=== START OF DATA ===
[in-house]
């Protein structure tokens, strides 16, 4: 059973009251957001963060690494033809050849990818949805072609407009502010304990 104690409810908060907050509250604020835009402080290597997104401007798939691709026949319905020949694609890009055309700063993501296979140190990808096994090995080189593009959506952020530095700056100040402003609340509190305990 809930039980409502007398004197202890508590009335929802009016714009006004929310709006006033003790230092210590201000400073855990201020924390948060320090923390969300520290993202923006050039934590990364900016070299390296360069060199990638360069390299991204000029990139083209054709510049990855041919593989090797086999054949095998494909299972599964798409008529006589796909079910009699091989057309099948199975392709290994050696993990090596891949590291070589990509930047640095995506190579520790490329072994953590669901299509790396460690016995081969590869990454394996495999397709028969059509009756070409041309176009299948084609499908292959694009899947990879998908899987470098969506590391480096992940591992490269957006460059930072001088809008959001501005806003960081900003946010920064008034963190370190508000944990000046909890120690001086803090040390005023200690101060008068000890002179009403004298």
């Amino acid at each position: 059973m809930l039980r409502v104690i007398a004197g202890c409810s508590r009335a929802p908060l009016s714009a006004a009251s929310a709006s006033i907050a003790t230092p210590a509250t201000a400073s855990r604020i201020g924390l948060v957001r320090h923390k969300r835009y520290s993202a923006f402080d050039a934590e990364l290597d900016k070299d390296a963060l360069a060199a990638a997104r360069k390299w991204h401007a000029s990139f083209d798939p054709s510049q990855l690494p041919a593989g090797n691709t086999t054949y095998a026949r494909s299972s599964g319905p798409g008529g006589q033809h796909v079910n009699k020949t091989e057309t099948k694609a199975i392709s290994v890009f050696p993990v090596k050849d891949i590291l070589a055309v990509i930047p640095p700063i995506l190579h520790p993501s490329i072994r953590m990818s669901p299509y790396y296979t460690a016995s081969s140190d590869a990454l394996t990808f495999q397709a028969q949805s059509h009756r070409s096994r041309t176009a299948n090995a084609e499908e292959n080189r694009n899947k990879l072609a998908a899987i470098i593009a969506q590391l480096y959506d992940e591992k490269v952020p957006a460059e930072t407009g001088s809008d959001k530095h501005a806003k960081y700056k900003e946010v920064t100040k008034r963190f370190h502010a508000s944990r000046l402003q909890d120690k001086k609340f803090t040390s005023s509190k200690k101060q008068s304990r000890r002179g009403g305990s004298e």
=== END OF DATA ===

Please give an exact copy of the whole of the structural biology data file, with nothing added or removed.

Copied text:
[in-house]
């Protein structure tokens, strides 16, 4: 059973009251957001963060690494033809050849990818949805072609407009502010304990 104690409810908060907050509250604020835009402080290597997104401007798939691709026949319905020949694609890009055309700063993501296979140190990808096994090995080189593009959506952020530095700056100040402003609340509190305990 809930039980409502007398004197202890508590009335929802009016714009006004929310709006006033003790230092210590201000400073855990201020924390948060320090923390969300520290993202923006050039934590990364900016070299390296360069060199990638360069390299991204000029990139083209054709510049990855041919593989090797086999054949095998494909299972599964798409008529006589796909079910009699091989057309099948199975392709290994050696993990090596891949590291070589990509930047640095995506190579520790490329072994953590669901299509790396460690016995081969590869990454394996495999397709028969059509009756070409041309176009299948084609499908292959694009899947990879998908899987470098969506590391480096992940591992490269957006460059930072001088809008959001501005806003960081900003946010920064008034963190370190508000944990000046909890120690001086803090040390005023200690101060008068000890002179009403004298």
């Amino acid at each position: 059973m809930l039980r409502v104690i007398a004197g202890c409810s508590r009335a929802p908060l009016s714009a006004a009251s929310a709006s006033i907050a003790t230092p210590a509250t201000a400073s855990r604020i201020g924390l948060v957001r320090h923390k969300r835009y520290s993202a923006f402080d050039a934590e990364l290597d900016k070299d390296a963060l360069a060199a990638a997104r360069k390299w991204h401007a000029s990139f083209d798939p054709s510049q990855l690494p041919a593989g090797n691709t086999t054949y095998a026949r494909s299972s599964g319905p798409g008529g006589q033809h796909v079910n009699k020949t091989e057309t099948k694609a199975i392709s290994v890009f050696p993990v090596k050849d891949i590291l070589a055309v990509i930047p640095p700063i995506l190579h520790p993501s490329i072994r953590m990818s669901p299509y790396y296979t460690a016995s081969s140190d590869a990454l394996t990808f495999q397709a028969q949805s059509h009756r070409s096994r041309t176009a299948n090995a084609e499908e292959n080189r694009n899947k990879l072609a998908a899987i470098i593009a969506q590391l480096y959506d992940e591992k490269v952020p957006a460059e930072t407009g001088s809008d959001k530095h501005a806003k960081y700056k900003e946010v920064t100040k008034r963190f370190h502010a508000s944990r000046l402003q909890d120690k001086k609340f803090t040390s005023s509190k200690k101060q008068s304990r000890r002179g009403g305990s004298e």